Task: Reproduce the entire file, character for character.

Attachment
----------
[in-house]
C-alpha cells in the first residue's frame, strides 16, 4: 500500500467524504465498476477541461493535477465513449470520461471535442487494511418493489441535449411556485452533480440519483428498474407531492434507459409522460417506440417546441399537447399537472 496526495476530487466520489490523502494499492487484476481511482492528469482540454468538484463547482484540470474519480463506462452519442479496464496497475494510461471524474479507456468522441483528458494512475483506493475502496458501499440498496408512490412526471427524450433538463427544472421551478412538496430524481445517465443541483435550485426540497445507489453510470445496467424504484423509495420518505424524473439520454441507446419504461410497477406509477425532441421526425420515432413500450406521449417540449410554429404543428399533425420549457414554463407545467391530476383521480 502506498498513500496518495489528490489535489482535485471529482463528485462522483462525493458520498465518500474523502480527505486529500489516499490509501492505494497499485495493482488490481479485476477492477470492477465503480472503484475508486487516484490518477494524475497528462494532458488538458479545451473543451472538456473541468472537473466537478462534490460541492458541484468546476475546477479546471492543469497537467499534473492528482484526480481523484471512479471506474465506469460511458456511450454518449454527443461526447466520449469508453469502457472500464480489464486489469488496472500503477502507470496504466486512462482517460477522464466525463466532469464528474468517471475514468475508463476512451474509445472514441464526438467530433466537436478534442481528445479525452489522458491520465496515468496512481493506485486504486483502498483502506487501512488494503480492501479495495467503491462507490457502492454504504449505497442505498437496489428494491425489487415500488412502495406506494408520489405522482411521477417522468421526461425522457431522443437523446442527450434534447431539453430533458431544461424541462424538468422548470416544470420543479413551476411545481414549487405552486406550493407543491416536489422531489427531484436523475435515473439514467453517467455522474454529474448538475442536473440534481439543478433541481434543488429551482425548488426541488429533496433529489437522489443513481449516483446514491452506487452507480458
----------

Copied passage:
[in-house]
C-alpha cells in the first residue's frame, strides 16, 4: 500500500467524504465498476477541461493535477465513449470520461471535442487494511418493489441535449411556485452533480440519483428498474407531492434507459409522460417506440417546441399537447399537472 496526495476530487466520489490523502494499492487484476481511482492528469482540454468538484463547482484540470474519480463506462452519442479496464496497475494510461471524474479507456468522441483528458494512475483506493475502496458501499440498496408512490412526471427524450433538463427544472421551478412538496430524481445517465443541483435550485426540497445507489453510470445496467424504484423509495420518505424524473439520454441507446419504461410497477406509477425532441421526425420515432413500450406521449417540449410554429404543428399533425420549457414554463407545467391530476383521480 502506498498513500496518495489528490489535489482535485471529482463528485462522483462525493458520498465518500474523502480527505486529500489516499490509501492505494497499485495493482488490481479485476477492477470492477465503480472503484475508486487516484490518477494524475497528462494532458488538458479545451473543451472538456473541468472537473466537478462534490460541492458541484468546476475546477479546471492543469497537467499534473492528482484526480481523484471512479471506474465506469460511458456511450454518449454527443461526447466520449469508453469502457472500464480489464486489469488496472500503477502507470496504466486512462482517460477522464466525463466532469464528474468517471475514468475508463476512451474509445472514441464526438467530433466537436478534442481528445479525452489522458491520465496515468496512481493506485486504486483502498483502506487501512488494503480492501479495495467503491462507490457502492454504504449505497442505498437496489428494491425489487415500488412502495406506494408520489405522482411521477417522468421526461425522457431522443437523446442527450434534447431539453430533458431544461424541462424538468422548470416544470420543479413551476411545481414549487405552486406550493407543491416536489422531489427531484436523475435515473439514467453517467455522474454529474448538475442536473440534481439543478433541481434543488429551482425548488426541488429533496433529489437522489443513481449516483446514491452506487452507480458